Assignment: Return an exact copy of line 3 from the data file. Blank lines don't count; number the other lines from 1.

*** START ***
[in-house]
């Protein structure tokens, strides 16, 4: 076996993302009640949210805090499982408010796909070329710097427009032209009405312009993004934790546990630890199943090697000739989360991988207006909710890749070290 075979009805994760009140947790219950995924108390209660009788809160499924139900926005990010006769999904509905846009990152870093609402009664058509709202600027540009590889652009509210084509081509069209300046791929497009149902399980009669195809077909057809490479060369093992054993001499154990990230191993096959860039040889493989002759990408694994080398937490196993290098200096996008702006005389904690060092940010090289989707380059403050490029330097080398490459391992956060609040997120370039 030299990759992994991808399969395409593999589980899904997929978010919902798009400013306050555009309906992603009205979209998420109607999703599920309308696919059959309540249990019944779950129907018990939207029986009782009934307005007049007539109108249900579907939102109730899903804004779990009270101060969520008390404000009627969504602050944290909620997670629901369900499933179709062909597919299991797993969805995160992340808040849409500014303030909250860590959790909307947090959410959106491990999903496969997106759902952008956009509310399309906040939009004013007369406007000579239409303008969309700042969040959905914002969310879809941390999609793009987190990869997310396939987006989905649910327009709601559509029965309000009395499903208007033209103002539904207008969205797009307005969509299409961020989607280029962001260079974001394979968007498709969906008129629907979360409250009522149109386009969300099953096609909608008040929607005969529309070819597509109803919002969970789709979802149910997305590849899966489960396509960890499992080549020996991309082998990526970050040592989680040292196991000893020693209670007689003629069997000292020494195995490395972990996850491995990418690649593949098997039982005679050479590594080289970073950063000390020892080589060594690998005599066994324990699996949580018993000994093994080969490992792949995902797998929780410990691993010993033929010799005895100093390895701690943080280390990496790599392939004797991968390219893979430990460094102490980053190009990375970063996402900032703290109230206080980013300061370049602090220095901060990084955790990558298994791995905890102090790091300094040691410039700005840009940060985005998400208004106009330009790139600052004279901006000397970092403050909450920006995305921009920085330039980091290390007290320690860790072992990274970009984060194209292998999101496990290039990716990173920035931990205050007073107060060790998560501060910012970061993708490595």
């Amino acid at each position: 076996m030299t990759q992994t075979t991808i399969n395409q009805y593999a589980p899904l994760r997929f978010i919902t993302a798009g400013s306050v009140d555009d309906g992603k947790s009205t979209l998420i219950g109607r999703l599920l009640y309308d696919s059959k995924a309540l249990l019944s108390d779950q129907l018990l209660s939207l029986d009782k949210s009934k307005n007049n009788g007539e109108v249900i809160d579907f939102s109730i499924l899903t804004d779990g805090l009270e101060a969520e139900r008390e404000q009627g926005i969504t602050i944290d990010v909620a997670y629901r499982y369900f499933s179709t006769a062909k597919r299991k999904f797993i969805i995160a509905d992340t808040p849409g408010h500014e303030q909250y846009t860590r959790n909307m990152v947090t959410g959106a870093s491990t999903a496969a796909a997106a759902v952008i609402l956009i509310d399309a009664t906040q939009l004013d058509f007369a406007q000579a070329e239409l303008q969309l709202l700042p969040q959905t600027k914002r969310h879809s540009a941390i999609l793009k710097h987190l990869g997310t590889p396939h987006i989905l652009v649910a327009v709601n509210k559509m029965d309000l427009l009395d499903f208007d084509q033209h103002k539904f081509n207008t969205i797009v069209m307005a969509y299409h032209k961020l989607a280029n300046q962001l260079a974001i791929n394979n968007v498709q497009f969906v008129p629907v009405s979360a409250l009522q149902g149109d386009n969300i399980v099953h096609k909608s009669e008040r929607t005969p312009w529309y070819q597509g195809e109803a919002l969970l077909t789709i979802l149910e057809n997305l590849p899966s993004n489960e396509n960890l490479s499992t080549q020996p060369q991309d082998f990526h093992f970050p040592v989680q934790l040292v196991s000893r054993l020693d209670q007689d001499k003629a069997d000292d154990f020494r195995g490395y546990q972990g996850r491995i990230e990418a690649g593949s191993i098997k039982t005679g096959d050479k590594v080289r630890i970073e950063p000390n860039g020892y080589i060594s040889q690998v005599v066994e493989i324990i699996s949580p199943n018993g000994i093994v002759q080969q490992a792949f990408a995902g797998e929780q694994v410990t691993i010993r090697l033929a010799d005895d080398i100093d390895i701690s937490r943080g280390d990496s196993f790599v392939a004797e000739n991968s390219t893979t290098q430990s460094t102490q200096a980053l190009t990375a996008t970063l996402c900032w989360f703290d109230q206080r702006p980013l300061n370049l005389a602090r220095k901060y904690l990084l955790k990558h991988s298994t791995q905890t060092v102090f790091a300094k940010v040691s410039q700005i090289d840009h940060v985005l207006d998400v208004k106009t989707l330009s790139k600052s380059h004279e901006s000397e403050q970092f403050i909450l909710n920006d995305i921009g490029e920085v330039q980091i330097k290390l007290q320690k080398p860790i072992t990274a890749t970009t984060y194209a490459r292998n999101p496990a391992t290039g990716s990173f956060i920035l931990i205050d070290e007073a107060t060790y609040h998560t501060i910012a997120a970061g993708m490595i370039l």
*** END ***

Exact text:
């Amino acid at each position: 076996m030299t990759q992994t075979t991808i399969n395409q009805y593999a589980p899904l994760r997929f978010i919902t993302a798009g400013s306050v009140d555009d309906g992603k947790s009205t979209l998420i219950g109607r999703l599920l009640y309308d696919s059959k995924a309540l249990l019944s108390d779950q129907l018990l209660s939207l029986d009782k949210s009934k307005n007049n009788g007539e109108v249900i809160d579907f939102s109730i499924l899903t804004d779990g805090l009270e101060a969520e139900r008390e404000q009627g926005i969504t602050i944290d990010v909620a997670y629901r499982y369900f499933s179709t006769a062909k597919r299991k999904f797993i969805i995160a509905d992340t808040p849409g408010h500014e303030q909250y846009t860590r959790n909307m990152v947090t959410g959106a870093s491990t999903a496969a796909a997106a759902v952008i609402l956009i509310d399309a009664t906040q939009l004013d058509f007369a406007q000579a070329e239409l303008q969309l709202l700042p969040q959905t600027k914002r969310h879809s540009a941390i999609l793009k710097h987190l990869g997310t590889p396939h987006i989905l652009v649910a327009v709601n509210k559509m029965d309000l427009l009395d499903f208007d084509q033209h103002k539904f081509n207008t969205i797009v069209m307005a969509y299409h032209k961020l989607a280029n300046q962001l260079a974001i791929n394979n968007v498709q497009f969906v008129p629907v009405s979360a409250l009522q149902g149109d386009n969300i399980v099953h096609k909608s009669e008040r929607t005969p312009w529309y070819q597509g195809e109803a919002l969970l077909t789709i979802l149910e057809n997305l590849p899966s993004n489960e396509n960890l490479s499992t080549q020996p060369q991309d082998f990526h093992f970050p040592v989680q934790l040292v196991s000893r054993l020693d209670q007689d001499k003629a069997d000292d154990f020494r195995g490395y546990q972990g996850r491995i990230e990418a690649g593949s191993i098997k039982t005679g096959d050479k590594v080289r630890i970073e950063p000390n860039g020892y080589i060594s040889q690998v005599v066994e493989i324990i699996s949580p199943n018993g000994i093994v002759q080969q490992a792949f990408a995902g797998e929780q694994v410990t691993i010993r090697l033929a010799d005895d080398i100093d390895i701690s937490r943080g280390d990496s196993f790599v392939a004797e000739n991968s390219t893979t290098q430990s460094t102490q200096a980053l190009t990375a996008t970063l996402c900032w989360f703290d109230q206080r702006p980013l300061n370049l005389a602090r220095k901060y904690l990084l955790k990558h991988s298994t791995q905890t060092v102090f790091a300094k940010v040691s410039q700005i090289d840009h940060v985005l207006d998400v208004k106009t989707l330009s790139k600052s380059h004279e901006s000397e403050q970092f403050i909450l909710n920006d995305i921009g490029e920085v330039q980091i330097k290390l007290q320690k080398p860790i072992t990274a890749t970009t984060y194209a490459r292998n999101p496990a391992t290039g990716s990173f956060i920035l931990i205050d070290e007073a107060t060790y609040h998560t501060i910012a997120a970061g993708m490595i370039l």